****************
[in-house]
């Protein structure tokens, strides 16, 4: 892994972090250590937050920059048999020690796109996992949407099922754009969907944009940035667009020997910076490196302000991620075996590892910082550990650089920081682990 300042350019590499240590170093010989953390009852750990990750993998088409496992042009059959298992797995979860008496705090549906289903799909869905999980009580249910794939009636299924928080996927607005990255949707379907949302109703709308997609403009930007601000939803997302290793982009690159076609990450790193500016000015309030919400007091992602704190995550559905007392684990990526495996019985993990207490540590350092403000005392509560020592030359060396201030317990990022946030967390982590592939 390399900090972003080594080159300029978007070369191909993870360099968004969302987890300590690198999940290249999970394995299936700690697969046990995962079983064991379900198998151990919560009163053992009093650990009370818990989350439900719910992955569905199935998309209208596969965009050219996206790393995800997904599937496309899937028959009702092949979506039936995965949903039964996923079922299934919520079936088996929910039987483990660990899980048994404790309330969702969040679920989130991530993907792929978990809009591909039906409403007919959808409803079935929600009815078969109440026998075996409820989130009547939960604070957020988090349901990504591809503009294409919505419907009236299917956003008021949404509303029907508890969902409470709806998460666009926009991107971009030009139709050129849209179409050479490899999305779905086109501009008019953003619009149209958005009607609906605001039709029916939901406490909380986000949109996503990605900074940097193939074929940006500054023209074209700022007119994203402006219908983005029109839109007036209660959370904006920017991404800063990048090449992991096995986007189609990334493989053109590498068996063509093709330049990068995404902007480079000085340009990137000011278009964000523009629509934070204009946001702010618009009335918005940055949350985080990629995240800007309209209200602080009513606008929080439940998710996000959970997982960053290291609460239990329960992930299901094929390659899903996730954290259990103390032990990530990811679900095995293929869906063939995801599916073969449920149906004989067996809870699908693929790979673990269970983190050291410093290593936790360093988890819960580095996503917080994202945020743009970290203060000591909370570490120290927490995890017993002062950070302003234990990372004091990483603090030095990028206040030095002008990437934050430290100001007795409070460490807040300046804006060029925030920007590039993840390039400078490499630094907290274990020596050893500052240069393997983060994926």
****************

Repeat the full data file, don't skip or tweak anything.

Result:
[in-house]
């Protein structure tokens, strides 16, 4: 892994972090250590937050920059048999020690796109996992949407099922754009969907944009940035667009020997910076490196302000991620075996590892910082550990650089920081682990 300042350019590499240590170093010989953390009852750990990750993998088409496992042009059959298992797995979860008496705090549906289903799909869905999980009580249910794939009636299924928080996927607005990255949707379907949302109703709308997609403009930007601000939803997302290793982009690159076609990450790193500016000015309030919400007091992602704190995550559905007392684990990526495996019985993990207490540590350092403000005392509560020592030359060396201030317990990022946030967390982590592939 390399900090972003080594080159300029978007070369191909993870360099968004969302987890300590690198999940290249999970394995299936700690697969046990995962079983064991379900198998151990919560009163053992009093650990009370818990989350439900719910992955569905199935998309209208596969965009050219996206790393995800997904599937496309899937028959009702092949979506039936995965949903039964996923079922299934919520079936088996929910039987483990660990899980048994404790309330969702969040679920989130991530993907792929978990809009591909039906409403007919959808409803079935929600009815078969109440026998075996409820989130009547939960604070957020988090349901990504591809503009294409919505419907009236299917956003008021949404509303029907508890969902409470709806998460666009926009991107971009030009139709050129849209179409050479490899999305779905086109501009008019953003619009149209958005009607609906605001039709029916939901406490909380986000949109996503990605900074940097193939074929940006500054023209074209700022007119994203402006219908983005029109839109007036209660959370904006920017991404800063990048090449992991096995986007189609990334493989053109590498068996063509093709330049990068995404902007480079000085340009990137000011278009964000523009629509934070204009946001702010618009009335918005940055949350985080990629995240800007309209209200602080009513606008929080439940998710996000959970997982960053290291609460239990329960992930299901094929390659899903996730954290259990103390032990990530990811679900095995293929869906063939995801599916073969449920149906004989067996809870699908693929790979673990269970983190050291410093290593936790360093988890819960580095996503917080994202945020743009970290203060000591909370570490120290927490995890017993002062950070302003234990990372004091990483603090030095990028206040030095002008990437934050430290100001007795409070460490807040300046804006060029925030920007590039993840390039400078490499630094907290274990020596050893500052240069393997983060994926």